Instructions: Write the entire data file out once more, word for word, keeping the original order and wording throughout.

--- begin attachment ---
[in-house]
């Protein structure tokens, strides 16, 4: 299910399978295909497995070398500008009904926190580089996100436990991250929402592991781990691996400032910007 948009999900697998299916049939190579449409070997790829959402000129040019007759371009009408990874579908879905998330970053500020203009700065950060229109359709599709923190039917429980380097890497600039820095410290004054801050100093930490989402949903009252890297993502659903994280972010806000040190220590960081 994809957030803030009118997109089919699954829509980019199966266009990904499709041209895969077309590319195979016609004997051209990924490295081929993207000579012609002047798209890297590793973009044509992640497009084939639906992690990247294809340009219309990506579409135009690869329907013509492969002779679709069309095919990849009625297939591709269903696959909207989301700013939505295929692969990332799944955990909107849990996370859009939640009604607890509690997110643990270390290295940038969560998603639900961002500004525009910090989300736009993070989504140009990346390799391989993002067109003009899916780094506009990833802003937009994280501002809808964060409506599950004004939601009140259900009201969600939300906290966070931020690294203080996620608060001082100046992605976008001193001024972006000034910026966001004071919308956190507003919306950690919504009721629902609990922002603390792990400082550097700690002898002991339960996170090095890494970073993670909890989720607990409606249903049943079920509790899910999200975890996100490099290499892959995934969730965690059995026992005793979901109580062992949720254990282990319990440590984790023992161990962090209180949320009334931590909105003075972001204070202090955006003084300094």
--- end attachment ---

[in-house]
């Protein structure tokens, strides 16, 4: 299910399978295909497995070398500008009904926190580089996100436990991250929402592991781990691996400032910007 948009999900697998299916049939190579449409070997790829959402000129040019007759371009009408990874579908879905998330970053500020203009700065950060229109359709599709923190039917429980380097890497600039820095410290004054801050100093930490989402949903009252890297993502659903994280972010806000040190220590960081 994809957030803030009118997109089919699954829509980019199966266009990904499709041209895969077309590319195979016609004997051209990924490295081929993207000579012609002047798209890297590793973009044509992640497009084939639906992690990247294809340009219309990506579409135009690869329907013509492969002779679709069309095919990849009625297939591709269903696959909207989301700013939505295929692969990332799944955990909107849990996370859009939640009604607890509690997110643990270390290295940038969560998603639900961002500004525009910090989300736009993070989504140009990346390799391989993002067109003009899916780094506009990833802003937009994280501002809808964060409506599950004004939601009140259900009201969600939300906290966070931020690294203080996620608060001082100046992605976008001193001024972006000034910026966001004071919308956190507003919306950690919504009721629902609990922002603390792990400082550097700690002898002991339960996170090095890494970073993670909890989720607990409606249903049943079920509790899910999200975890996100490099290499892959995934969730965690059995026992005793979901109580062992949720254990282990319990440590984790023992161990962090209180949320009334931590909105003075972001204070202090955006003084300094």